Cannabidiol improves brain and liver function in a fulminant hepatic failure-induced model of hepatic encephalopathy in mice
Research Subject: Liver
Author: Y Avraham, NC Grigoriadis, T Poutahidis et al.
Publish Date: 2010
BACKGROUND AND PURPOSE
Hepatic encephalopathy is a neuropsychiatric disorder of complex pathogenesis caused by acute or chronic liver failure. We investigated the effects of cannabidiol, a non-psychoactive constituent of Cannabis sativa with anti-inflammatory properties that activates the 5-hydroxytryptamine receptor 5-HT1A, on brain and liver functions in a model of hepatic encephalopathy associated with fulminant hepatic failure induced in mice by thioacetamide.
Female Sabra mice were injected with either saline or thioacetamide and were treated with either vehicle or cannabidiol. Neurological and motor functions were evaluated 2 and 3 days, respectively, after induction of hepatic failure, after which brains and livers were removed for histopathological analysis and blood was drawn for analysis of plasma liver enzymes. In a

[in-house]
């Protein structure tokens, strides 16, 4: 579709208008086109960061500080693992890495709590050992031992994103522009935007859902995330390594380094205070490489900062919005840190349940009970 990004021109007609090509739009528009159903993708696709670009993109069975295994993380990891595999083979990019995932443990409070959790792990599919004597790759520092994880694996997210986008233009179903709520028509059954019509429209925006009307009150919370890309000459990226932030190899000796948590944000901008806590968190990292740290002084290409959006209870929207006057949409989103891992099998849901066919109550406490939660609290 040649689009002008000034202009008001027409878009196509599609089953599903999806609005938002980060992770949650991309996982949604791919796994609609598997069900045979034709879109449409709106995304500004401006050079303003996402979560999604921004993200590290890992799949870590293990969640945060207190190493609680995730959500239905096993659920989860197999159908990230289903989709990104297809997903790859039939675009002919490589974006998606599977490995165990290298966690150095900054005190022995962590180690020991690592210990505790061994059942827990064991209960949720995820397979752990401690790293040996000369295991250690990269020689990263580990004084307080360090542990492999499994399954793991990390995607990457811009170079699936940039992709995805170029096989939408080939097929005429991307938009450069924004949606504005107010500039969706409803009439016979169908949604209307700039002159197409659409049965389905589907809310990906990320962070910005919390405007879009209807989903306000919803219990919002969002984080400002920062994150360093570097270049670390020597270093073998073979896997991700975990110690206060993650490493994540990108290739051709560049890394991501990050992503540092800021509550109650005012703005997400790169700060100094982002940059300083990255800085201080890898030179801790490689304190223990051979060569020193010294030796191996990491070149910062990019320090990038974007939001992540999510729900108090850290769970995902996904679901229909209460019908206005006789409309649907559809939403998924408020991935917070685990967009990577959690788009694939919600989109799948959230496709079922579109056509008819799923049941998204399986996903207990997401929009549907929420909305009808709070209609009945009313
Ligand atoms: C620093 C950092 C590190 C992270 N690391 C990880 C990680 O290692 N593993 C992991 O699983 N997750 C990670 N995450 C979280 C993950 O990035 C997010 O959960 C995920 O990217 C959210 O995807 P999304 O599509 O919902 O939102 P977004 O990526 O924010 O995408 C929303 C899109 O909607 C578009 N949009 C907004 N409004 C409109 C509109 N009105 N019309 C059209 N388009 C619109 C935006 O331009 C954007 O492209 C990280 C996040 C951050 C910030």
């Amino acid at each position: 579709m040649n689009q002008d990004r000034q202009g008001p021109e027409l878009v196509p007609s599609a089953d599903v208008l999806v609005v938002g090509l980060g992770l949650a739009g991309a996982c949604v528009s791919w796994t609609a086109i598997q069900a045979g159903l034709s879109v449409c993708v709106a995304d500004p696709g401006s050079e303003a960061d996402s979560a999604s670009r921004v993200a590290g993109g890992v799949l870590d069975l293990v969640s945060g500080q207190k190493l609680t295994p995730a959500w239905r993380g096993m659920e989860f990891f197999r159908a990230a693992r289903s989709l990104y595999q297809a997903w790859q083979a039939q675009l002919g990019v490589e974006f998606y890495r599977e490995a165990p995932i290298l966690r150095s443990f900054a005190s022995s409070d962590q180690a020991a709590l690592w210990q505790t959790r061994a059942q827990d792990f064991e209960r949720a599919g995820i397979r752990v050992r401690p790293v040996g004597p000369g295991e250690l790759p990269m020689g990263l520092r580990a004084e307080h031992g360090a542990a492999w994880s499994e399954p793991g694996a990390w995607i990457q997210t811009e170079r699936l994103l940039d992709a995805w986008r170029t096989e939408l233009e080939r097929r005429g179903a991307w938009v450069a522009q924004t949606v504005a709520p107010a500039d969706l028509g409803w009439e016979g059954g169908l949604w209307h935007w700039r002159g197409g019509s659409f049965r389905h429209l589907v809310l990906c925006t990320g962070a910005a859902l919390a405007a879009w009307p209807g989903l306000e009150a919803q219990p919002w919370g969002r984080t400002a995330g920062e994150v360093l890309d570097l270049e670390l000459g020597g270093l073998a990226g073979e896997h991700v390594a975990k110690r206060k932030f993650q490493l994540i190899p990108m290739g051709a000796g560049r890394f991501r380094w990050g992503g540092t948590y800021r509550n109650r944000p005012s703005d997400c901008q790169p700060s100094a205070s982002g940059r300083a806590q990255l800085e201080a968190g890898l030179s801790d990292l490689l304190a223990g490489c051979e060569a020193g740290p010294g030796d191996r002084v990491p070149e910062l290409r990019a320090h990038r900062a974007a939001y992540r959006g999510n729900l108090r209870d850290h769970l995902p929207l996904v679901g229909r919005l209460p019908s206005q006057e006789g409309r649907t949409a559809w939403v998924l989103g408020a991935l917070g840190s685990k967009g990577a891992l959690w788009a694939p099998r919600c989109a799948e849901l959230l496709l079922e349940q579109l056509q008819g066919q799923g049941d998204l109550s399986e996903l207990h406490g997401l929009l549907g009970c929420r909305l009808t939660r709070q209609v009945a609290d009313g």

separate group of animals, cognitive function was tested after 8 days and brain 5-HT levels were measured 12 days after induction of hepatic failure.
Neurological and cognitive functions were severely impaired in thioacetamide-treated mice and were restored by cannabidiol. Similarly, decreased motor activity in thioacetamide-treated mice was partially restored by cannabidiol. Increased plasma levels of ammonia, bilirubin and liver enzymes, as well as enhanced 5-HT levels in thioacetamide-treated mice were normalized
following cannabidiol administration. Likewise, astrogliosis in the brains of thioacetamide-treated mice was moderated after cannabidiol treatment.
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